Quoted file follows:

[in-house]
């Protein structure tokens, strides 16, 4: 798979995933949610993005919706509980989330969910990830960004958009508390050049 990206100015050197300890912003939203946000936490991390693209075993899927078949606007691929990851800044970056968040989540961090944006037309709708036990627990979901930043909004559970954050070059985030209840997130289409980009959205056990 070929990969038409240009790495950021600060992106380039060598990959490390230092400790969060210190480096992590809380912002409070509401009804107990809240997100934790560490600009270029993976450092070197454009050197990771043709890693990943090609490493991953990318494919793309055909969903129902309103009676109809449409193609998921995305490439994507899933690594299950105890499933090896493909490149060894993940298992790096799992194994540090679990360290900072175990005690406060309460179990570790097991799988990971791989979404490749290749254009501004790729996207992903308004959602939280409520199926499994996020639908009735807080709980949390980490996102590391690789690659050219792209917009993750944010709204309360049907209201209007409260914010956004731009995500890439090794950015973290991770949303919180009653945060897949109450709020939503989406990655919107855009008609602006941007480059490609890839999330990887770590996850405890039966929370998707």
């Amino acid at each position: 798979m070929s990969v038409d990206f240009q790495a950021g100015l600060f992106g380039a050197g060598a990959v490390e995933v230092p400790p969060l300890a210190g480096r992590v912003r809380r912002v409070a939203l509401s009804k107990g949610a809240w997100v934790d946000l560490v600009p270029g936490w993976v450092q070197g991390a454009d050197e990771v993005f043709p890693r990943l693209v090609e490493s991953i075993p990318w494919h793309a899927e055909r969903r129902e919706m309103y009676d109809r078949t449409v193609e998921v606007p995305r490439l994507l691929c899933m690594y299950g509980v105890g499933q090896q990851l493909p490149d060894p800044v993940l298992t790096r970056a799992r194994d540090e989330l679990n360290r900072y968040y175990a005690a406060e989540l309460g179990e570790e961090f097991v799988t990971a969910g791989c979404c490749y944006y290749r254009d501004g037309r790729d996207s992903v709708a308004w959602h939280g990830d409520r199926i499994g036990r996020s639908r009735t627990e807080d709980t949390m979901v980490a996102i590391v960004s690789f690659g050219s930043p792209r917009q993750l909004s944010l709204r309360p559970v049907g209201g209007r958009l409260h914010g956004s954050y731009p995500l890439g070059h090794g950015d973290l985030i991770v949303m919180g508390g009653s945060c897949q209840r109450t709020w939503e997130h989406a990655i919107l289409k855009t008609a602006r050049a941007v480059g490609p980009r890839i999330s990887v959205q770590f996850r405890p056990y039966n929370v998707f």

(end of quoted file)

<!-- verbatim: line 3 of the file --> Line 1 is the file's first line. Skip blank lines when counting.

């Amino acid at each position: 798979m070929s990969v038409d990206f240009q790495a950021g100015l600060f992106g380039a050197g060598a990959v490390e995933v230092p400790p969060l300890a210190g480096r992590v912003r809380r912002v409070a939203l509401s009804k107990g949610a809240w997100v934790d946000l560490v600009p270029g936490w993976v450092q070197g991390a454009d050197e990771v993005f043709p890693r990943l693209v090609e490493s991953i075993p990318w494919h793309a899927e055909r969903r129902e919706m309103y009676d109809r078949t449409v193609e998921v606007p995305r490439l994507l691929c899933m690594y299950g509980v105890g499933q090896q990851l493909p490149d060894p800044v993940l298992t790096r970056a799992r194994d540090e989330l679990n360290r900072y968040y175990a005690a406060e989540l309460g179990e570790e961090f097991v799988t990971a969910g791989c979404c490749y944006y290749r254009d501004g037309r790729d996207s992903v709708a308004w959602h939280g990830d409520r199926i499994g036990r996020s639908r009735t627990e807080d709980t949390m979901v980490a996102i590391v960004s690789f690659g050219s930043p792209r917009q993750l909004s944010l709204r309360p559970v049907g209201g209007r958009l409260h914010g956004s954050y731009p995500l890439g070059h090794g950015d973290l985030i991770v949303m919180g508390g009653s945060c897949q209840r109450t709020w939503e997130h989406a990655i919107l289409k855009t008609a602006r050049a941007v480059g490609p980009r890839i999330s990887v959205q770590f996850r405890p056990y039966n929370v998707f």